SEWA’s childcare centres are run and managed by the workers themselves through their own local organisations. This is neither an easy nor automatic process. It takes years of planning, encouragement training and re-training. And it is usually quite a slow process. Our colleagues are either unschooled or have barely attended primary school. Few are graduates. Only a handful are college educated. And all are working class, and like women everywhere, they have not been encouraged to step out of the home or to be managers in addition to childcare providers.

SEWA has started a special “school”, Balanand Shala, for in-depth and ongoing capacity-building of the childcare teachers and team. We experiment with new activities for the children and sharpen teachers knowledge and skills on various issues – child development, health, social sciences and geography, to mention a few.

Women find the learning and capacitybuilding programmes to be very valuable experiences. They feel challenged and stimulated to develop themselves and their services more fully in the service of young children. We see the changes in our colleagues. Once withdrawn and even fearful, they develop into strong teachers and service providers. They are themselves more at ease and enthusiastic and convey this new-found energy to the children with whom they work.

But capacity-building has to be an ongoing process, moulded to the needs and requirements of the team members, and always bearing in mind the ultimate goal of converting learning into action which benefits the children. It also has to be monitored for quality, content and followup. It requires the childcare team leaders to be vigilant at all times.

Policy Action

SEWA has always stressed the need to combine grassroot organising with policy action. We learn from our organising experiences at the grassroot and share these issues with policy-makers and the general public. The objective of sharing our experiences is clear – we hope to effect policy changes and action in favour of infants and young children, particularly those from the poorest of families.

We find that policy changes not only make women more optimistic and hopeful, but also fuel the process of further organising and development of services and other activities.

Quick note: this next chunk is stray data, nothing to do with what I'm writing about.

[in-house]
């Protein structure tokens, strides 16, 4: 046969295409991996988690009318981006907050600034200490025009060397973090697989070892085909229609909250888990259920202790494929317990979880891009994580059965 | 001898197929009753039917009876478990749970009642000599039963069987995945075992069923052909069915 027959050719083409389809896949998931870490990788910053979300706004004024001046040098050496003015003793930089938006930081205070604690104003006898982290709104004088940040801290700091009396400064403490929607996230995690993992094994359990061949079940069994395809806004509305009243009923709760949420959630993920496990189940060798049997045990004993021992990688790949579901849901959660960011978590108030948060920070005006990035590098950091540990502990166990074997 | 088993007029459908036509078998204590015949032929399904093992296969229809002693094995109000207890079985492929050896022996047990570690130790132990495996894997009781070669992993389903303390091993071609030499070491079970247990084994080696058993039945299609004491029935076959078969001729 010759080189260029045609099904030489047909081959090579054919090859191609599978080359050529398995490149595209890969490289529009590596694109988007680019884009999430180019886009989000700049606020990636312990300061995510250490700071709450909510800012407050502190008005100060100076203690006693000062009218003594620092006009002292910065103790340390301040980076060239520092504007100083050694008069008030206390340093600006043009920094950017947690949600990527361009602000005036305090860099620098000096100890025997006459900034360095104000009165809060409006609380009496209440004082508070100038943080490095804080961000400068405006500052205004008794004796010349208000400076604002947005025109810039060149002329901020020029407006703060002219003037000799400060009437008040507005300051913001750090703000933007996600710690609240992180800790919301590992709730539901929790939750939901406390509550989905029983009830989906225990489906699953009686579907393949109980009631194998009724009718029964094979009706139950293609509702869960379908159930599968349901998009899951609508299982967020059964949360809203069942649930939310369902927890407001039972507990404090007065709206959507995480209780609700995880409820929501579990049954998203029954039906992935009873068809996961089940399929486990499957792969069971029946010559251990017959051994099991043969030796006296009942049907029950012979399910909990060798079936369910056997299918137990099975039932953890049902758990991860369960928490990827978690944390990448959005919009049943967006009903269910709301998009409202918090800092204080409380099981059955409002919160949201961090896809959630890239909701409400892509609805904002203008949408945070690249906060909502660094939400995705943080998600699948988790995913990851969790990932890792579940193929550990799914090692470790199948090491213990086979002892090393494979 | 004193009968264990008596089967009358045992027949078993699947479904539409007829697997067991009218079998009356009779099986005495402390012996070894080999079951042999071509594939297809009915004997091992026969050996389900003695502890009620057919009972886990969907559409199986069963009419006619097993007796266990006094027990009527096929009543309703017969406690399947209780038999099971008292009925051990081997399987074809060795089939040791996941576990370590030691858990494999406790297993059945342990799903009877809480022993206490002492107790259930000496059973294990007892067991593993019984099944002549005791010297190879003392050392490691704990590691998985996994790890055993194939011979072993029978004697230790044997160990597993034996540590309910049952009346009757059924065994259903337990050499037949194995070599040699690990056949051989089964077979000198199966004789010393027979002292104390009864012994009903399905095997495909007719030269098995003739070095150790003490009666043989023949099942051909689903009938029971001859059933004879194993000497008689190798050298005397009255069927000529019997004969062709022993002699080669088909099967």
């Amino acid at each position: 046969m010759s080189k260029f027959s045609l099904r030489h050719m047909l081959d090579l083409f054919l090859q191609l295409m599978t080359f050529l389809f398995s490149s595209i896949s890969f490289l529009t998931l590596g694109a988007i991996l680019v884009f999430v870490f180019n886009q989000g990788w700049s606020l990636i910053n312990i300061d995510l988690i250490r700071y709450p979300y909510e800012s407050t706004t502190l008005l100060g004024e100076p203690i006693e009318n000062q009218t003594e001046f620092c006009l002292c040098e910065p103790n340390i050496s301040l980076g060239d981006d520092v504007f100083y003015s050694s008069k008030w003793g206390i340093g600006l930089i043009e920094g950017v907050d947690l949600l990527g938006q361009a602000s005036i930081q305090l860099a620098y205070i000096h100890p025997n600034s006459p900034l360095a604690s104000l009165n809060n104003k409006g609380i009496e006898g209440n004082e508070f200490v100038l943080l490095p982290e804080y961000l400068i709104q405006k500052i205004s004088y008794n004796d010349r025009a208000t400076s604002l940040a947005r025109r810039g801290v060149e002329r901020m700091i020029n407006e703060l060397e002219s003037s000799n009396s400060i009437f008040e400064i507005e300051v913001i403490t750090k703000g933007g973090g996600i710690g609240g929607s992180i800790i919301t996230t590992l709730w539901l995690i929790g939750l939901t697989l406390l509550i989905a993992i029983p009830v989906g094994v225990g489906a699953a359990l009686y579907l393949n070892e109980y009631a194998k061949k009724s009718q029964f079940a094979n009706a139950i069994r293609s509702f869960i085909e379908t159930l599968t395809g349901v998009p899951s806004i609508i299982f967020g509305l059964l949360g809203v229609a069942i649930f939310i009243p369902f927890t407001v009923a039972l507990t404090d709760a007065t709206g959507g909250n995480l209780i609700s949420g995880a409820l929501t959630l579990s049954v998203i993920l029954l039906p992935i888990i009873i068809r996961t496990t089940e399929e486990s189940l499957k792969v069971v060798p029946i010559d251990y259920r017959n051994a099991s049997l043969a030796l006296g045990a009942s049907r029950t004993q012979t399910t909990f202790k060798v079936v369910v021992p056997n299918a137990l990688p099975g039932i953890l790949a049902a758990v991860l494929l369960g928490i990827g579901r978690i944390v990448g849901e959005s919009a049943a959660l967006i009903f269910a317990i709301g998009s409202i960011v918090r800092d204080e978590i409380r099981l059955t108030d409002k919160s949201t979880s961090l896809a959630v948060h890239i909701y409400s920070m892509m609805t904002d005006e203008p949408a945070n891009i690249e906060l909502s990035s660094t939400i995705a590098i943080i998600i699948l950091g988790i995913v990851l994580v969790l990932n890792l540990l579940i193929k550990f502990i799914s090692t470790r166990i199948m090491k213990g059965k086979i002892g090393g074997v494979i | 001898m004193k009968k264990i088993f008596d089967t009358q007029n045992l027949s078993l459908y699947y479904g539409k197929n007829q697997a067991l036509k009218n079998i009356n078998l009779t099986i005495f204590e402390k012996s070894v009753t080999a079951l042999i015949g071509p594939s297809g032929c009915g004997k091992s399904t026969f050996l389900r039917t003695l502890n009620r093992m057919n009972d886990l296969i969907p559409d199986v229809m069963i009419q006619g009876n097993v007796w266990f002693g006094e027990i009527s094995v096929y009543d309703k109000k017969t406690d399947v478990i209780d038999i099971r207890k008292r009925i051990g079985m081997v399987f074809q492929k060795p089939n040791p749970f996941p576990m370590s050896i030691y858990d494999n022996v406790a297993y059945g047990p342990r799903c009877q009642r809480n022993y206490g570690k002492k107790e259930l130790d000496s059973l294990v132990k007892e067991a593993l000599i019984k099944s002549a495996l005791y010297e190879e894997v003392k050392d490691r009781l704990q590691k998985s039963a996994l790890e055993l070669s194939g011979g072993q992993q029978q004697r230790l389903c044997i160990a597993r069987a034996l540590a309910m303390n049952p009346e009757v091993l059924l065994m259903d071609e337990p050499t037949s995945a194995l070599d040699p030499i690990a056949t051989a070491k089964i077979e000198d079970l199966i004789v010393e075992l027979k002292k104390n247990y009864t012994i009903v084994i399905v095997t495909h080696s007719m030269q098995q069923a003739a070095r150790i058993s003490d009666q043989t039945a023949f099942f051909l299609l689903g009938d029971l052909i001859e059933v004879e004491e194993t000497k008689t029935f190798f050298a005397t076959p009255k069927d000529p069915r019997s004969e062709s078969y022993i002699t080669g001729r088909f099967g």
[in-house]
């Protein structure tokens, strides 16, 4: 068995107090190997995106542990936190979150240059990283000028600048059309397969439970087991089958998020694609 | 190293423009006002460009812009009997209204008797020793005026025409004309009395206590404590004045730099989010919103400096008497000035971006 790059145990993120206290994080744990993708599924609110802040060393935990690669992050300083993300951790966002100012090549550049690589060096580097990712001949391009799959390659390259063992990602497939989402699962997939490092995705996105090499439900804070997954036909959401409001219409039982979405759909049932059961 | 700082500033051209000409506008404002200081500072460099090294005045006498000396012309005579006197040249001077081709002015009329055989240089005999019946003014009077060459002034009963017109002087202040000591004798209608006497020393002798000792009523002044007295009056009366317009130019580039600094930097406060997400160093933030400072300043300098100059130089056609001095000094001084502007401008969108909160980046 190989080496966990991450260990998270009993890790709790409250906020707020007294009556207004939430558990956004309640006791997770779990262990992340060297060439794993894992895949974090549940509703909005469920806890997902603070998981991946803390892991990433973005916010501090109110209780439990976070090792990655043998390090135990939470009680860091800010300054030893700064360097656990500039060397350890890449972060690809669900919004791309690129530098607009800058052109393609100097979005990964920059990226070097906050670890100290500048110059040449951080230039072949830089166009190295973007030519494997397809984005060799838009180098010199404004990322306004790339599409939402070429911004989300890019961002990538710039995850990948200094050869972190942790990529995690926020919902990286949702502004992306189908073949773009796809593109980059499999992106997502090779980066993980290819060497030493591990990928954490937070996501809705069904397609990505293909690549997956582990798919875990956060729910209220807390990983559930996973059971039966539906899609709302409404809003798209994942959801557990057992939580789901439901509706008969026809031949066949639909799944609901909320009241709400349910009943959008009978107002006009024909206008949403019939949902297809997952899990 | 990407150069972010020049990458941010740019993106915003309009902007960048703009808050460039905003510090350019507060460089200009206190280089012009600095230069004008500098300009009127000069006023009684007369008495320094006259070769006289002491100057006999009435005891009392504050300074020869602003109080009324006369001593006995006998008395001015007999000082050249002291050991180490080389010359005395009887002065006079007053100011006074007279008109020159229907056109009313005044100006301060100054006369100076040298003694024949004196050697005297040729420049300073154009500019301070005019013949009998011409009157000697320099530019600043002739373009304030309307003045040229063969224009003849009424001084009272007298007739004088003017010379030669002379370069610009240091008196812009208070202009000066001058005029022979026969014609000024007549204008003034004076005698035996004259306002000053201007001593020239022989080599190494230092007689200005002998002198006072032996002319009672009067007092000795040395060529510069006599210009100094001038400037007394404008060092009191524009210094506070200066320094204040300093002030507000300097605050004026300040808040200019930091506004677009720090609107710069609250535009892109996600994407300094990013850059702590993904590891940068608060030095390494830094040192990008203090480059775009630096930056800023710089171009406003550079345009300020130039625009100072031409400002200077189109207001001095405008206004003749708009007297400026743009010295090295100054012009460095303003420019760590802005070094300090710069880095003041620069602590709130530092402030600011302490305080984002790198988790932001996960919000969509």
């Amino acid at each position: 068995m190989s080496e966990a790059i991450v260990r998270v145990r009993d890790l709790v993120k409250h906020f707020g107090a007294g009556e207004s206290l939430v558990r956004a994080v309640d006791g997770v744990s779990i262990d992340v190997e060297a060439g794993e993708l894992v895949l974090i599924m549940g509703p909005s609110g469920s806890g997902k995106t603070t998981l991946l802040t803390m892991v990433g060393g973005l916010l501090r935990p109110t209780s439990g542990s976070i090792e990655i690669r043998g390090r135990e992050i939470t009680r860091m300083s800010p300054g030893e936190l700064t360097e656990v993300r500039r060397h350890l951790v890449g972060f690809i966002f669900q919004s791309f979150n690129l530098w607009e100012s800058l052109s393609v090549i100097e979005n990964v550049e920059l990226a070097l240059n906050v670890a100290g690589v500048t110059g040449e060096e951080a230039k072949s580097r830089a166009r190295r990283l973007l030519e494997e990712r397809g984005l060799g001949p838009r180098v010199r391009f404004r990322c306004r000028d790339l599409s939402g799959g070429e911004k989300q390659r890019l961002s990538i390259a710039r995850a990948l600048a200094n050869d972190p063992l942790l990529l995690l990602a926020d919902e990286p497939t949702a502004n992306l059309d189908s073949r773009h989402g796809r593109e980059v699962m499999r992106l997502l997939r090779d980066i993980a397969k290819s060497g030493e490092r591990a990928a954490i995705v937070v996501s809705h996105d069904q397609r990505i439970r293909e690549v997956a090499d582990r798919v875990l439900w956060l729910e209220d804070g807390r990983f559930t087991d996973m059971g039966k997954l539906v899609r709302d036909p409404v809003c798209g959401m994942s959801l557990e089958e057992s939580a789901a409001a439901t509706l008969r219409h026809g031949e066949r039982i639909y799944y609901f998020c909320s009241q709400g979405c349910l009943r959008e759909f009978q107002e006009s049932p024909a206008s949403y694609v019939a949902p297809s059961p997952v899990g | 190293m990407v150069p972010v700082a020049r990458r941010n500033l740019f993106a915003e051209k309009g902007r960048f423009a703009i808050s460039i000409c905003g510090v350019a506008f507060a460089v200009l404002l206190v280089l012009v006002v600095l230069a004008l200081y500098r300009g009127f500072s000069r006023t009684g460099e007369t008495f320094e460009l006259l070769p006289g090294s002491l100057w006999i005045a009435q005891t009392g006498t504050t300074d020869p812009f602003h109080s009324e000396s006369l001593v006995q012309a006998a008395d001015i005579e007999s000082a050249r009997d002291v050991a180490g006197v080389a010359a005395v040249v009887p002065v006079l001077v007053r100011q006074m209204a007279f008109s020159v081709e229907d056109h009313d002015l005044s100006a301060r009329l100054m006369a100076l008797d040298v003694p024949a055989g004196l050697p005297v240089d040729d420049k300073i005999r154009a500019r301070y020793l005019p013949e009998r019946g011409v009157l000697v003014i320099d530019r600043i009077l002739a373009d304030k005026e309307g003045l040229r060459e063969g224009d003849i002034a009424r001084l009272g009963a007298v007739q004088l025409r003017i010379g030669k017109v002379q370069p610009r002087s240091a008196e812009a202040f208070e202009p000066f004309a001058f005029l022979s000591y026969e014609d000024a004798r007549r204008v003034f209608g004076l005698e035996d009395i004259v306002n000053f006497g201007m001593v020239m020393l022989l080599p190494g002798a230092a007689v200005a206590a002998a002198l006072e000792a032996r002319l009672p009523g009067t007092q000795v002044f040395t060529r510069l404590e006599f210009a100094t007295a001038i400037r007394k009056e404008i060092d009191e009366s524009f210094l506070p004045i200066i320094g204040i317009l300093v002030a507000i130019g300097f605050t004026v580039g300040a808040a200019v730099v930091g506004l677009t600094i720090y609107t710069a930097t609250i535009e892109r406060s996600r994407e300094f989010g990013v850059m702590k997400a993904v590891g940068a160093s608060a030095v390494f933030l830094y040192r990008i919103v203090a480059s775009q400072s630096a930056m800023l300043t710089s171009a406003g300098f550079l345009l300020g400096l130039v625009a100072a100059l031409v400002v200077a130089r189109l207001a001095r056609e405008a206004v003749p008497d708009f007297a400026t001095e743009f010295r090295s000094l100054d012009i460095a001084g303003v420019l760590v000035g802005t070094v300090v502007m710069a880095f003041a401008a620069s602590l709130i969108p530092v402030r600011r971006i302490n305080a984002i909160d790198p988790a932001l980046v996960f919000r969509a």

In childcare, there have been numerous examples of policy change, promoting further grassroot action which in turns pushes for policy change. This is a continuous process. Perhaps our earliest policy breakthrough was one involving ICDS. When the government offered ICDS to SEWA, it insisted that all the teachers had to be high school graduates. It took us two years to convince the authorities that higher education levels did not necessarily mean that a woman was a strong childcare worker. Finally, the strict educational criteria were relaxed according to SEWA’s suggestion. It was a small breakthrough.

Similarly, starting crèches for salt workers children was a breakthrough. Funds were available in the salt workers welfare fund but no one thought of utilising these for the children of the desert in Surendranagar district. After protracted negotiations, the first crèches for these poorest of workers children were started. And right by the salt pans in the desert. Women’s dream of childcare at their doorsteps was realised at last.

More recently, the Central Social Welfare Board (CSWB) which supports 10 crèches in Ahmedabad city asked us to stop collecting fees from parents. On the one hand, their grants were very modest compared to the actual costs of running a fullday crèche. They had not revised their budgets for over a decade. And on the other hand, being full-fledged all day crèches services, they should certainly contribute towards these. The CSWB even said that they would discontinue supporting us if we continued with fee collection.